Razer Blade review (late 2012)
Razer's second-generation Blade is what we wanted the original to be: fast, powerful, and impossibly thin for a machine in this class. Unfortunately, it's still almost as expensive as ever.
- Fast and powerfulExcellent build qualitySlim, beautiful designGood battery life (for a gaming laptop)
- Audio is still lackluster (though it has improved)Switchblade UI has potential, but needs work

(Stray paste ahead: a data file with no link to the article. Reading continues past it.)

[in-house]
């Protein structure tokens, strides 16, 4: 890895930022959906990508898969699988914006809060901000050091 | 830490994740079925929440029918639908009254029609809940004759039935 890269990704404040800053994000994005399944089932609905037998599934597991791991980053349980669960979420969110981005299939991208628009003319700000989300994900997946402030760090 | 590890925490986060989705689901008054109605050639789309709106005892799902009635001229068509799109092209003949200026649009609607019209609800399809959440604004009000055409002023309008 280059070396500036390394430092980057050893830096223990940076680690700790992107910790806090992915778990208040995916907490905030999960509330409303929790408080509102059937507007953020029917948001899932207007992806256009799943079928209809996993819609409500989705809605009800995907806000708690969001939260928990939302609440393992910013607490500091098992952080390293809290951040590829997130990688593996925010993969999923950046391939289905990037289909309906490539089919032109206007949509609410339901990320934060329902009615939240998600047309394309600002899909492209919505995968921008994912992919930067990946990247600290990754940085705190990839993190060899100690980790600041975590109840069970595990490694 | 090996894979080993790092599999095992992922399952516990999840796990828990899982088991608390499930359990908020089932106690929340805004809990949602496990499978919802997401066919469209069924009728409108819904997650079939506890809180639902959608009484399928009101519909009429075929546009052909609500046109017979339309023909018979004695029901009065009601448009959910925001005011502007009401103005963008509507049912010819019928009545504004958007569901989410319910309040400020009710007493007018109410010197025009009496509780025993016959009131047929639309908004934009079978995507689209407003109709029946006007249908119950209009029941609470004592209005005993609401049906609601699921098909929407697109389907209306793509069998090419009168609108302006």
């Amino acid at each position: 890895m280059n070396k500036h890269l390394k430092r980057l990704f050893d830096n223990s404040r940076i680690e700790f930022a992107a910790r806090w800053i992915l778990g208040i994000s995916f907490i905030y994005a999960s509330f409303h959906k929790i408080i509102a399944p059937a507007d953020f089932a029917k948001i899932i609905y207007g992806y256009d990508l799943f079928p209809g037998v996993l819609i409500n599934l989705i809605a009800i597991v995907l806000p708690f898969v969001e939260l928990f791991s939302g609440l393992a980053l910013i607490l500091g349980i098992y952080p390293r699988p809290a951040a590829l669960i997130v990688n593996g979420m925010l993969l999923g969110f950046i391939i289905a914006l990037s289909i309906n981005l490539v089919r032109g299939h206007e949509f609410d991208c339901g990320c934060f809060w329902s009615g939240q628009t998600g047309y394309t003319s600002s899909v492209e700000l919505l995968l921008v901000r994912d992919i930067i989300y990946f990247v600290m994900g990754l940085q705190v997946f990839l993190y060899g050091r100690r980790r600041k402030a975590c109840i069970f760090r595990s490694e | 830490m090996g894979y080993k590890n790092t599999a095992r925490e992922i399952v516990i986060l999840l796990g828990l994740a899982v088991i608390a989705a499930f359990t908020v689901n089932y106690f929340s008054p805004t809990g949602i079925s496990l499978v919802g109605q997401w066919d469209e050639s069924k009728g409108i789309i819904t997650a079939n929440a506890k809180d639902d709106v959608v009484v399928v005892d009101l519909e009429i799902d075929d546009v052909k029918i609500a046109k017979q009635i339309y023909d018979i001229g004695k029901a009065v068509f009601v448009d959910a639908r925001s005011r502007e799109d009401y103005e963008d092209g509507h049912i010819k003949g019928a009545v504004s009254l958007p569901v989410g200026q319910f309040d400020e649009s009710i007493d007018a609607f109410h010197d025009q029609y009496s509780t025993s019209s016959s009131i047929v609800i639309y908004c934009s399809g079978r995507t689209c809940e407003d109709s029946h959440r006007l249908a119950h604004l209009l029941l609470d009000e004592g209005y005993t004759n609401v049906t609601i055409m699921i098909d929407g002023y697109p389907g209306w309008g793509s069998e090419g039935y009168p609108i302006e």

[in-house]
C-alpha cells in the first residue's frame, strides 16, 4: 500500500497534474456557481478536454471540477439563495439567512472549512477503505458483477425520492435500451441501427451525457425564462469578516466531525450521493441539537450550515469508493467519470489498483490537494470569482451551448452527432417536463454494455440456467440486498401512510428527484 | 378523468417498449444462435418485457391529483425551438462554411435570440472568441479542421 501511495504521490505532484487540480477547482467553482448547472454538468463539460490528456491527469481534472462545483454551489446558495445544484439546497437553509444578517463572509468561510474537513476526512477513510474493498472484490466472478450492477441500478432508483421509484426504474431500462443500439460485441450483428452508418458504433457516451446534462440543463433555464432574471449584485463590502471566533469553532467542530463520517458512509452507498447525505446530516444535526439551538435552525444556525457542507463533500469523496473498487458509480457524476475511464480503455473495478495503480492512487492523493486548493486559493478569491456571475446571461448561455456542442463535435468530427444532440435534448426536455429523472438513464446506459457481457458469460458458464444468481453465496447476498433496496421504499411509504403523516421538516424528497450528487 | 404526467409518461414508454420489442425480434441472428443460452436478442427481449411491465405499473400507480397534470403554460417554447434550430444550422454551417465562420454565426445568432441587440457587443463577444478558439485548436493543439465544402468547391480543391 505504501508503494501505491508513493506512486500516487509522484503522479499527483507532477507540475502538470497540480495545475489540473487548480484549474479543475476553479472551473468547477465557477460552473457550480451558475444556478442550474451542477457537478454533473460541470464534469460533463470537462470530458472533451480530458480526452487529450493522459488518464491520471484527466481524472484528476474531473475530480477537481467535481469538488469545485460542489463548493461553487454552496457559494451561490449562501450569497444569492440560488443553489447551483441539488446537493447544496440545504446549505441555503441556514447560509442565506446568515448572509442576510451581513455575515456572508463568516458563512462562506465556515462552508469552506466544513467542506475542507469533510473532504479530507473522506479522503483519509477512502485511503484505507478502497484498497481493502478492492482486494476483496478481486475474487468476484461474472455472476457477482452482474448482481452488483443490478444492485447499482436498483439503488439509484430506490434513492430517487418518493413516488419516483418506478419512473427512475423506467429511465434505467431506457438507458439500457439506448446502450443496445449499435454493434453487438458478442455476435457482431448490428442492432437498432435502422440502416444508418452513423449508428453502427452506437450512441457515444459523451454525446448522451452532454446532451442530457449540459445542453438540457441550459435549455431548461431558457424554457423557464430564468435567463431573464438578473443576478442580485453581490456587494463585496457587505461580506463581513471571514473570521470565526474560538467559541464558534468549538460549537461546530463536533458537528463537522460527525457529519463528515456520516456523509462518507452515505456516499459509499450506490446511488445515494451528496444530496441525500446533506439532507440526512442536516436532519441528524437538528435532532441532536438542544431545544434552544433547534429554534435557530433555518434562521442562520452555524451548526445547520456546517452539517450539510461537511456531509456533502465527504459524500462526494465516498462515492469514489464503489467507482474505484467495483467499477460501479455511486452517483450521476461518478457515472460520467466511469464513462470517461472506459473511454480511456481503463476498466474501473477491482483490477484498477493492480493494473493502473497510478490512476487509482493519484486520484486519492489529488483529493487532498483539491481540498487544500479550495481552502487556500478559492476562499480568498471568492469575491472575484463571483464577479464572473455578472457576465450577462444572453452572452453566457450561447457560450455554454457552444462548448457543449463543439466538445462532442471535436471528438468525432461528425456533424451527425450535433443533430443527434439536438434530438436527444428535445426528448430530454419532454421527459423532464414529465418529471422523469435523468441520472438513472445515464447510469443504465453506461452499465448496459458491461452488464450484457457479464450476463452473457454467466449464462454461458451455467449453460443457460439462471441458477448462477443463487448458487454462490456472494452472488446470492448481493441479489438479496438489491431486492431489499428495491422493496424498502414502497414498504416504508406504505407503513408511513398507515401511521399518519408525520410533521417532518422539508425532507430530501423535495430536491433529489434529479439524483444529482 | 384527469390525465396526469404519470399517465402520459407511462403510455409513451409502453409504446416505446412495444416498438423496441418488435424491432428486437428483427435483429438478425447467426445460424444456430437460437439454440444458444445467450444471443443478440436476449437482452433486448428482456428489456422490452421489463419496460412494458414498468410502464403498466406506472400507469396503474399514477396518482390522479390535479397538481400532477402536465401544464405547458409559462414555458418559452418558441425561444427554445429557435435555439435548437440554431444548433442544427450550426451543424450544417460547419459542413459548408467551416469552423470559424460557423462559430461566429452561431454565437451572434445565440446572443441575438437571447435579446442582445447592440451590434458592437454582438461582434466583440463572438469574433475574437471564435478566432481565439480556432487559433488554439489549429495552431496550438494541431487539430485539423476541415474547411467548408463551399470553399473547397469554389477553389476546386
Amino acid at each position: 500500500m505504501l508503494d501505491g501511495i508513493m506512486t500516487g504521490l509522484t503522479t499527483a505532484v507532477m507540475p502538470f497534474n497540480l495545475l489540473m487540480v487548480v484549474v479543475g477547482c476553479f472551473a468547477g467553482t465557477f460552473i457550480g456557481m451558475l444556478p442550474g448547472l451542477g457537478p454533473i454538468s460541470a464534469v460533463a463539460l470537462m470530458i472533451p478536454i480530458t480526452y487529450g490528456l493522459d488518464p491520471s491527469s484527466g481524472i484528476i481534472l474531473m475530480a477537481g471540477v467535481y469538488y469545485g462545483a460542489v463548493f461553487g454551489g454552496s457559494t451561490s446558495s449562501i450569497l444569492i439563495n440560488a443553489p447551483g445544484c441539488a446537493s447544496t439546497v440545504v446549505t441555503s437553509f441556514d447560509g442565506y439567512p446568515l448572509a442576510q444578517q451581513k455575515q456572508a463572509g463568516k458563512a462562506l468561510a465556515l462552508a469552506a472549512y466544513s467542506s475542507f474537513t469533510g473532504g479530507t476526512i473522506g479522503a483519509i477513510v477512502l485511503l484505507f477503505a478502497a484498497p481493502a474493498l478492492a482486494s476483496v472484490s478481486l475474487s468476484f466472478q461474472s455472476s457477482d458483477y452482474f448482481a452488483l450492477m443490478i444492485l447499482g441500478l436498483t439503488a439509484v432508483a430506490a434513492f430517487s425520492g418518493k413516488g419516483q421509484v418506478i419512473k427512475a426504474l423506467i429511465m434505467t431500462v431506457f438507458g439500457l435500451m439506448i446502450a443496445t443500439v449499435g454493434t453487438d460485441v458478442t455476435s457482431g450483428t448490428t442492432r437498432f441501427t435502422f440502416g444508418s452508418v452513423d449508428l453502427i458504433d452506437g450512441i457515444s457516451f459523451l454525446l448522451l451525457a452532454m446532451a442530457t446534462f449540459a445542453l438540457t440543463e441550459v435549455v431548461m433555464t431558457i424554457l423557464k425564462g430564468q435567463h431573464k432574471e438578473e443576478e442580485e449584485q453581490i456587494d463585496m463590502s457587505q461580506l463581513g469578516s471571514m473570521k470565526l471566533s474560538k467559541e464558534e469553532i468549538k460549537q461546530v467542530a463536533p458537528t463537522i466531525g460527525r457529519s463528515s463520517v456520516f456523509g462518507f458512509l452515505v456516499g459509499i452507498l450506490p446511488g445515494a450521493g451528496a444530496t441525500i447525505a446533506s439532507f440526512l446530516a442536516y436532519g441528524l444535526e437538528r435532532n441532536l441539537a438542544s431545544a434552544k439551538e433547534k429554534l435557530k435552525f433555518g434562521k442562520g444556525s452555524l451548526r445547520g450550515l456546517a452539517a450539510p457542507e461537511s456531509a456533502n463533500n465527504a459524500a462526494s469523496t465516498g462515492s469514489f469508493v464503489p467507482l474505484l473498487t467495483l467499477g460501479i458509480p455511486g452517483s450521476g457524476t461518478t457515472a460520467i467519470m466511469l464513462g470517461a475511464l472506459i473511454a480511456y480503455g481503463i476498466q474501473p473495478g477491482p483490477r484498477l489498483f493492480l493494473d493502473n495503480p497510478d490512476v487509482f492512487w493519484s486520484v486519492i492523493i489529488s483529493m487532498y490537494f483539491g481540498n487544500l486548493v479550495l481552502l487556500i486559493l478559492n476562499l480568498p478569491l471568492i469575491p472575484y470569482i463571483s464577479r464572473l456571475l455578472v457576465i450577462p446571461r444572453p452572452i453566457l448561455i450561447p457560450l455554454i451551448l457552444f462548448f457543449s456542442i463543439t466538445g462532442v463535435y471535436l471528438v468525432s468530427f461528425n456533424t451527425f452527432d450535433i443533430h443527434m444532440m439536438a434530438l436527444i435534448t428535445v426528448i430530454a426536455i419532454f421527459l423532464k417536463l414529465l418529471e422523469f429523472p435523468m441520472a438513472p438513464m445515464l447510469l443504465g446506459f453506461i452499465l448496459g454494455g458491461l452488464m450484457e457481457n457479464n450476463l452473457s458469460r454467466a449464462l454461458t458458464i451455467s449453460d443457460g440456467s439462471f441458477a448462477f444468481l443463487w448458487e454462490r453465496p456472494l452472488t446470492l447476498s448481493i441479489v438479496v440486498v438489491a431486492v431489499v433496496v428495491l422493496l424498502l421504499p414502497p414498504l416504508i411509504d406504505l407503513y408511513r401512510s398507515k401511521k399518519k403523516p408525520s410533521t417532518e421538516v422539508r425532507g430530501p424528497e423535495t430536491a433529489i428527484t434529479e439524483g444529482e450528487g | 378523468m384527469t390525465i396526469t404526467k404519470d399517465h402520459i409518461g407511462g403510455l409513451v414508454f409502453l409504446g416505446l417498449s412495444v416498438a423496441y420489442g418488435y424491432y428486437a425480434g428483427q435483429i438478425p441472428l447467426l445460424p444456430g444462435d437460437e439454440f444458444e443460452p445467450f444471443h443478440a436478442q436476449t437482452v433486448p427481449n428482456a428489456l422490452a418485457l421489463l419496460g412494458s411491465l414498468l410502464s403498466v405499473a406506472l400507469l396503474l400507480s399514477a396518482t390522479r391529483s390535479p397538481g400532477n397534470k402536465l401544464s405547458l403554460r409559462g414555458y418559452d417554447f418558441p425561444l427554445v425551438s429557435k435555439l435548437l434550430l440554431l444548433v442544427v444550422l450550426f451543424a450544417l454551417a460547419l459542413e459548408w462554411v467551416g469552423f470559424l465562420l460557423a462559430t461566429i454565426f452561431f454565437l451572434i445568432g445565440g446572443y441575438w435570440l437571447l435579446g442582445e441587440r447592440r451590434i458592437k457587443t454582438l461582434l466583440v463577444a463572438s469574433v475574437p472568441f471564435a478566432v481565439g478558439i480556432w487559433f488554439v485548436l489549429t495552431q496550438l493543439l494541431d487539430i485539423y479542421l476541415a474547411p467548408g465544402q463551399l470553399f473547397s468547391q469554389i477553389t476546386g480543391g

Razer has made a habit of catching us off guard -- breaking the mold as an accessory manufacturer by building laptops, prototype game handhelds and controller-toting tablets. Their Blade laptop cut through our expectations as well, featuring a beautiful aluminum shell and one of the thinnest profiles of any gaming rig on the market. It had some serious flaws, though: it was underpowered, had minor build issues and simply fell short in the audio department. Its maker, apparently, wasn't deterred: mere months after the original Blade's own debut, Razer is now introducing a successor. Most of the changes are internal: this model swaps out the original's Sandy Bridge CPU and last-generation NVIDIA graphics for a newly announced 2.2GHz Intel Core i7-3632QM processor and a Kepler-based GeForce GTX 660M GPU. It caught our interest -- Razer had previously insisted its first laptop wasn't built just for power, but for a premium experience. Now, the firm seems to be focusing on both (now that's a premium experience we can get behind). So, is this upgrade enough to make up for the OG version's shortcomings? Read on to find out.
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